We report on the use of a hybrid compressor system consisting in a set of prisms embedded in a sequence of gratings specifically designed to optimize the compression of amplified parabolic pulses. Spectral phase measurements confirm that, as opposed to traditional gratings compressors, the third-order spectral phase is efficiently compensated in our system. We show that compression optimization leads to the enhancement of the temporal Strehl ratio from 0.67 using conventional compressor to 0.96 using our system. We demonstrate that prisms embedded gratings compressors assert itself as a simple and efficient solution to third-order dispersion compensation as this issue grows rapidly with the scaling of the performance in energy and bandwidth of parabolic fiber amplifiers.
©2007 Optical Society of America
Parabolic amplification has been demonstrated to be an elegant and efficient way to amplify femtosecond pulses in positive dispersion fibers [1-2]. Parabolic pulses are the asymptotic solution of the non-linear Schrödinger equation accounting for flat spectral gain, self-phase modulation (SPM) and group velocity dispersion (GVD). The interplay between SPM and GVD in presence of gain leads to purely linearly chirped amplified pulses. This linear chirp is in theory easily balanced and leads to an efficient recompression with conventional arrangement of optical elements (gratings or prisms) with negative GVD. Moreover, in the case of positive GVD fiber, a regime of wavebreaking-free propagation can be reached to overcome limit of pulse energy in classical regime . However, this ideal asymptotic solution is experimentally inaccessible (or at least very limited) due to additional deleterious effects such as a limited gain bandwidth of the fiber, the higher dispersion orders, and stimulated Raman scattering (SRS).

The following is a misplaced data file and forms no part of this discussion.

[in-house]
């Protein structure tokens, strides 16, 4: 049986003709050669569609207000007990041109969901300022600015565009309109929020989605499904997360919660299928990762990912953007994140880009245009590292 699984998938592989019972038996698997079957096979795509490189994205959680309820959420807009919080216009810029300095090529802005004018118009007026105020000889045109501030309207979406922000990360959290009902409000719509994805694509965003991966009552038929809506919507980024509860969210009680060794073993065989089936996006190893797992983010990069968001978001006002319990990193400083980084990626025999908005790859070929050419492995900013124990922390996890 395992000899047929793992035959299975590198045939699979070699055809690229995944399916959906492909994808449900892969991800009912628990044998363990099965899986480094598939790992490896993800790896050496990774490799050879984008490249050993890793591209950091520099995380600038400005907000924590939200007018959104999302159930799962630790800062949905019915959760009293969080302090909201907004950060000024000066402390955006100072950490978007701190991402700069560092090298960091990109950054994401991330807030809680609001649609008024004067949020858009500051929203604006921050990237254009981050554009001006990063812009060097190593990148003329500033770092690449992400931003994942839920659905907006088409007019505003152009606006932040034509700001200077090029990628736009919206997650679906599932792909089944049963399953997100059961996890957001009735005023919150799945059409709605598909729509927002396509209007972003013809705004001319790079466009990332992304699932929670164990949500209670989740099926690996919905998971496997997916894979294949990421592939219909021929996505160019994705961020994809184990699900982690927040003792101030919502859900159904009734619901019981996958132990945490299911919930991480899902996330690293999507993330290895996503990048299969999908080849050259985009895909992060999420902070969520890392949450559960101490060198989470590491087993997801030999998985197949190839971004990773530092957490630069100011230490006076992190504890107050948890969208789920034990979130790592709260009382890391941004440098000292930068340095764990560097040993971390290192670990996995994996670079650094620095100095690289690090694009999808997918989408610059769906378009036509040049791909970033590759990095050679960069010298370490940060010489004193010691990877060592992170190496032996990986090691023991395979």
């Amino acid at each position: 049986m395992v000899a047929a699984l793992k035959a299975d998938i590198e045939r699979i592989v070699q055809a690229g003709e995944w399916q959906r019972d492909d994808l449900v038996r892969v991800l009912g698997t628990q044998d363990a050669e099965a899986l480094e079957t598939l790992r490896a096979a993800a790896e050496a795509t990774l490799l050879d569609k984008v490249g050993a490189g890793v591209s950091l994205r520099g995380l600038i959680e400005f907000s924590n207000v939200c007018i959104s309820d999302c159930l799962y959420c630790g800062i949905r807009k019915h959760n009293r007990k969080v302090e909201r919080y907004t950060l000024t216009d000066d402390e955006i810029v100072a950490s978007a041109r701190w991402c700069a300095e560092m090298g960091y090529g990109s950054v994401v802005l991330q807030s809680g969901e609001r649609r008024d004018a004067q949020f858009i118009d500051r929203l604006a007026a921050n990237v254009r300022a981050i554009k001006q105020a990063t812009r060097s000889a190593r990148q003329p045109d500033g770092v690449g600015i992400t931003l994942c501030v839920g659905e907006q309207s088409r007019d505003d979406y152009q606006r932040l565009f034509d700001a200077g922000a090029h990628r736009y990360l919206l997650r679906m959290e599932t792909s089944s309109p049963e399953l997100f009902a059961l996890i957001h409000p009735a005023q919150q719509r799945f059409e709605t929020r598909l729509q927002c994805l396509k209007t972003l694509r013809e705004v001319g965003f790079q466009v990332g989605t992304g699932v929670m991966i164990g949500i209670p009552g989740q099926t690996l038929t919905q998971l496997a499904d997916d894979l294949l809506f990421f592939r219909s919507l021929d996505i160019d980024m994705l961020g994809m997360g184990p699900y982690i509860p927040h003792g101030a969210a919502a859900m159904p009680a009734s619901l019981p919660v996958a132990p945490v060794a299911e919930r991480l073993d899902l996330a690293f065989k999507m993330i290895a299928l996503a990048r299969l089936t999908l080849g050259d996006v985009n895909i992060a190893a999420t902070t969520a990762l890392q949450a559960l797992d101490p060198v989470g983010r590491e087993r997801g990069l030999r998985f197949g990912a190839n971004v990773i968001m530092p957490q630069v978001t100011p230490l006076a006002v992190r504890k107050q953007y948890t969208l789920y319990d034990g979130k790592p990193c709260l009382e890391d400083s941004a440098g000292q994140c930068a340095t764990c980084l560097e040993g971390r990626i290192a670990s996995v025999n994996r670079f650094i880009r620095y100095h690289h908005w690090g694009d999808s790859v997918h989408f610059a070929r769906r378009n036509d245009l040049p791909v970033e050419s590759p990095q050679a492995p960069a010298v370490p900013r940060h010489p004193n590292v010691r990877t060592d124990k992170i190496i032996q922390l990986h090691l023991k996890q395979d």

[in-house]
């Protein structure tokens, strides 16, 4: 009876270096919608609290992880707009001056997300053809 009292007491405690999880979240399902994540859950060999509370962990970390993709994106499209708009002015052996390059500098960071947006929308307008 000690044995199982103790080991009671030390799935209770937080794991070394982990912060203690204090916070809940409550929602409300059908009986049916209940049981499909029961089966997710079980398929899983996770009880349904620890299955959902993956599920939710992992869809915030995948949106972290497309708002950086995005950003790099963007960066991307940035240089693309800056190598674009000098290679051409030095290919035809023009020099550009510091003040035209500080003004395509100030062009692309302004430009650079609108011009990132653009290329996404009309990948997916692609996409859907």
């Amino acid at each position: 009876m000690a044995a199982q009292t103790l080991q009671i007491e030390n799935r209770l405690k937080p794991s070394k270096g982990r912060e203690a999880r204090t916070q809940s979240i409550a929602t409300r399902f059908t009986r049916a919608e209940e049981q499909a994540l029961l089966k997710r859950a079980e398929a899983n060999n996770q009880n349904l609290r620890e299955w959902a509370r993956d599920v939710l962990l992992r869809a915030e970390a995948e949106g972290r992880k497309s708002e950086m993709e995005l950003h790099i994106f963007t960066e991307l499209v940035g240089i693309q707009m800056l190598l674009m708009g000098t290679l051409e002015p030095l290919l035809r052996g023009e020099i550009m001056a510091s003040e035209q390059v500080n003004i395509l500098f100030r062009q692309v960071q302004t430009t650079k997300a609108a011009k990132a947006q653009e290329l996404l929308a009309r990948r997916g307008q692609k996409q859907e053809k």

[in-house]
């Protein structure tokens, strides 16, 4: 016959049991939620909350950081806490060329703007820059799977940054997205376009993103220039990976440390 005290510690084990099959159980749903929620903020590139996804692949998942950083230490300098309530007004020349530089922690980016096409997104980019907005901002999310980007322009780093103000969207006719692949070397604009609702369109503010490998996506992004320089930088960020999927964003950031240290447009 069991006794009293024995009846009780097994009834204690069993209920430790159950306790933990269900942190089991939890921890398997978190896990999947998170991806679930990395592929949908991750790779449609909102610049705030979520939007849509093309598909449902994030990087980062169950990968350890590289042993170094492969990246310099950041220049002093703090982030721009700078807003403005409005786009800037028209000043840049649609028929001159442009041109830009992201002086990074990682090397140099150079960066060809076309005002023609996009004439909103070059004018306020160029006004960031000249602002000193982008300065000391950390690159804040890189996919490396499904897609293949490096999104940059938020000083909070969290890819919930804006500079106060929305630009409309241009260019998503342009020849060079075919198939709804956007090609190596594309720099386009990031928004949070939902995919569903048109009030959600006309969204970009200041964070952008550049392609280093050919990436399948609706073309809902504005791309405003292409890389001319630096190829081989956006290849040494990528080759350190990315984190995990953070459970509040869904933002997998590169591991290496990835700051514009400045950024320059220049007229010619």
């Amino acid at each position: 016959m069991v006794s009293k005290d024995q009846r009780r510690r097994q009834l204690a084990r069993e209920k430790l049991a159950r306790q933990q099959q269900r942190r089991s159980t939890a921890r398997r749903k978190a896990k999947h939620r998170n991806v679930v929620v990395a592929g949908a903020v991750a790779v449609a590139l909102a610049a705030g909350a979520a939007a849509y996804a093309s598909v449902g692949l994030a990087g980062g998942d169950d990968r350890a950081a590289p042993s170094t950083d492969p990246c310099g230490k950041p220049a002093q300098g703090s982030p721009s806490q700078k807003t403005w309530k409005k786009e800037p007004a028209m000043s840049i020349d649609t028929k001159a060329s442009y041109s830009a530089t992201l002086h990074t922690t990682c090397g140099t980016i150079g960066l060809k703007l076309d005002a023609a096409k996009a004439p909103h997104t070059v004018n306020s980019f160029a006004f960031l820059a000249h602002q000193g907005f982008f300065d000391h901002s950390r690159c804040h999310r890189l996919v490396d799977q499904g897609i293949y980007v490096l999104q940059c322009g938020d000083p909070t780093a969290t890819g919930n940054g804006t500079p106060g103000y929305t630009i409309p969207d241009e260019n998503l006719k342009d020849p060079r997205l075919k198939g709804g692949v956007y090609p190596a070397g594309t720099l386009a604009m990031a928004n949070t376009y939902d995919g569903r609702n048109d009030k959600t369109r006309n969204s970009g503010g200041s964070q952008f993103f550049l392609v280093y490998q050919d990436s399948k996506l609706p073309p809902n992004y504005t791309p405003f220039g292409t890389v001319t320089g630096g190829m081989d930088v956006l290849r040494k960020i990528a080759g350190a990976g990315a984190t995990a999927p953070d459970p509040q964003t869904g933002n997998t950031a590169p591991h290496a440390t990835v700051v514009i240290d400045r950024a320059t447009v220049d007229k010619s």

Limitations in the parabolic regime have been investigated mainly taking into account the impact of SRS and finite gain bandwidth [4-5]. These works highlight the energy scaling aspects. Although observed and mentioned in several references [1,5], the impact of the presence of significant higher order spectral phase terms on the quality of the recompressed pulse has, to our knowledge, not been investigated in details. This effect is often not negligible since a remaining spectral phase degrades the temporal profile of the recompressed pulses. In parabolic amplification, the bandwidth increases along the fiber and is therefore related to the achievable gain. Since high-order dispersion effects —especially the third-order dispersion (TOD) — are particularly important for broad spectra, it is crucial to take them into account to understand and predict the recompressed pulse quality in parabolic amplifiers.
In this paper, we address the issue of optimal compression of parabolic pulses using a hybrid arrangement of embedded prisms in gratings pair . The characterization of the remaining spectral phase of the parabolic pulses after compression is carried out using frequency-resolved optical gating (FROG) . The TOD is identified to be the major source of pulse quality degradation when a standard gratings compressor is used. The hybrid arrangement of gratings and prisms allows the almost complete suppression of third-order dispersion, leading to an enhancement of both the time shortness and peak power of the recompressed pulses.
2. Origin of the third-order spectral phase and compressor design
The origin of third-order spectral phase in the recompressed pulse is multiple. First, the fiber dispersion is not pure GVD and introduces a non negligible TOD term. For typical large mode area fibers, the dispersion is dominated by the material, resulting in a third-order propagation constant of β3=6×10-5 ps3.m-1. This contribution to the third order spectral phase solely depends on the fiber length z. For our experimental parameters, we find φ3=24×10-5 ps3.